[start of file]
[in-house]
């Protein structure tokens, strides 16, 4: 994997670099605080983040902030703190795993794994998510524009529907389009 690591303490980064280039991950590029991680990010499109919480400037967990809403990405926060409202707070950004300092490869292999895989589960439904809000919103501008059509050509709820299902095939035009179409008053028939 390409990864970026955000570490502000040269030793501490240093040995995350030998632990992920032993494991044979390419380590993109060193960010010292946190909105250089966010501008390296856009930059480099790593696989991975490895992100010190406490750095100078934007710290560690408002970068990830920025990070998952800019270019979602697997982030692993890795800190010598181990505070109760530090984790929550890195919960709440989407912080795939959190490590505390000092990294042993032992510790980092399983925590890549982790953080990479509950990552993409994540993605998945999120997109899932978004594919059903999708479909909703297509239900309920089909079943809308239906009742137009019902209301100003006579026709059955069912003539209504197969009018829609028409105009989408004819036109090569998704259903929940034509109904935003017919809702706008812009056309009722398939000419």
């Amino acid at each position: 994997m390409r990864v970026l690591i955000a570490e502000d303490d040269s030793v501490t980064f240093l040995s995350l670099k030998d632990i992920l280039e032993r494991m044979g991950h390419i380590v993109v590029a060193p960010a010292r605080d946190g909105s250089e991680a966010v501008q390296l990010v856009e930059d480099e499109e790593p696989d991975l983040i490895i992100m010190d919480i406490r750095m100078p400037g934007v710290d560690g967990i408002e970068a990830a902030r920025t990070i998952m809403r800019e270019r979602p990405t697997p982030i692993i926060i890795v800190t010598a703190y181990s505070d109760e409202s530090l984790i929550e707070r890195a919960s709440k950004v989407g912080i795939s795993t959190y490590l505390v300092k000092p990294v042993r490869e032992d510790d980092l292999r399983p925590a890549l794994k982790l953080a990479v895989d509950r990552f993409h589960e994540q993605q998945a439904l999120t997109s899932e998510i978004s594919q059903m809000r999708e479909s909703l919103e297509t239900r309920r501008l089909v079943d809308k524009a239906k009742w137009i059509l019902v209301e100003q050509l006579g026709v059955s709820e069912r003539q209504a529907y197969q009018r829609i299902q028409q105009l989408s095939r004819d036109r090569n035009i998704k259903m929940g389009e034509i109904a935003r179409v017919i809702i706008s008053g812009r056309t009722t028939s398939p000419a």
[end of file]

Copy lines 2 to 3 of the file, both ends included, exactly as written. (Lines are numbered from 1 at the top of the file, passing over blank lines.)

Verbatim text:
């Protein structure tokens, strides 16, 4: 994997670099605080983040902030703190795993794994998510524009529907389009 690591303490980064280039991950590029991680990010499109919480400037967990809403990405926060409202707070950004300092490869292999895989589960439904809000919103501008059509050509709820299902095939035009179409008053028939 390409990864970026955000570490502000040269030793501490240093040995995350030998632990992920032993494991044979390419380590993109060193960010010292946190909105250089966010501008390296856009930059480099790593696989991975490895992100010190406490750095100078934007710290560690408002970068990830920025990070998952800019270019979602697997982030692993890795800190010598181990505070109760530090984790929550890195919960709440989407912080795939959190490590505390000092990294042993032992510790980092399983925590890549982790953080990479509950990552993409994540993605998945999120997109899932978004594919059903999708479909909703297509239900309920089909079943809308239906009742137009019902209301100003006579026709059955069912003539209504197969009018829609028409105009989408004819036109090569998704259903929940034509109904935003017919809702706008812009056309009722398939000419």
């Amino acid at each position: 994997m390409r990864v970026l690591i955000a570490e502000d303490d040269s030793v501490t980064f240093l040995s995350l670099k030998d632990i992920l280039e032993r494991m044979g991950h390419i380590v993109v590029a060193p960010a010292r605080d946190g909105s250089e991680a966010v501008q390296l990010v856009e930059d480099e499109e790593p696989d991975l983040i490895i992100m010190d919480i406490r750095m100078p400037g934007v710290d560690g967990i408002e970068a990830a902030r920025t990070i998952m809403r800019e270019r979602p990405t697997p982030i692993i926060i890795v800190t010598a703190y181990s505070d109760e409202s530090l984790i929550e707070r890195a919960s709440k950004v989407g912080i795939s795993t959190y490590l505390v300092k000092p990294v042993r490869e032992d510790d980092l292999r399983p925590a890549l794994k982790l953080a990479v895989d509950r990552f993409h589960e994540q993605q998945a439904l999120t997109s899932e998510i978004s594919q059903m809000r999708e479909s909703l919103e297509t239900r309920r501008l089909v079943d809308k524009a239906k009742w137009i059509l019902v209301e100003q050509l006579g026709v059955s709820e069912r003539q209504a529907y197969q009018r829609i299902q028409q105009l989408s095939r004819d036109r090569n035009i998704k259903m929940g389009e034509i109904a935003r179409v017919i809702i706008s008053g812009r056309t009722t028939s398939p000419a």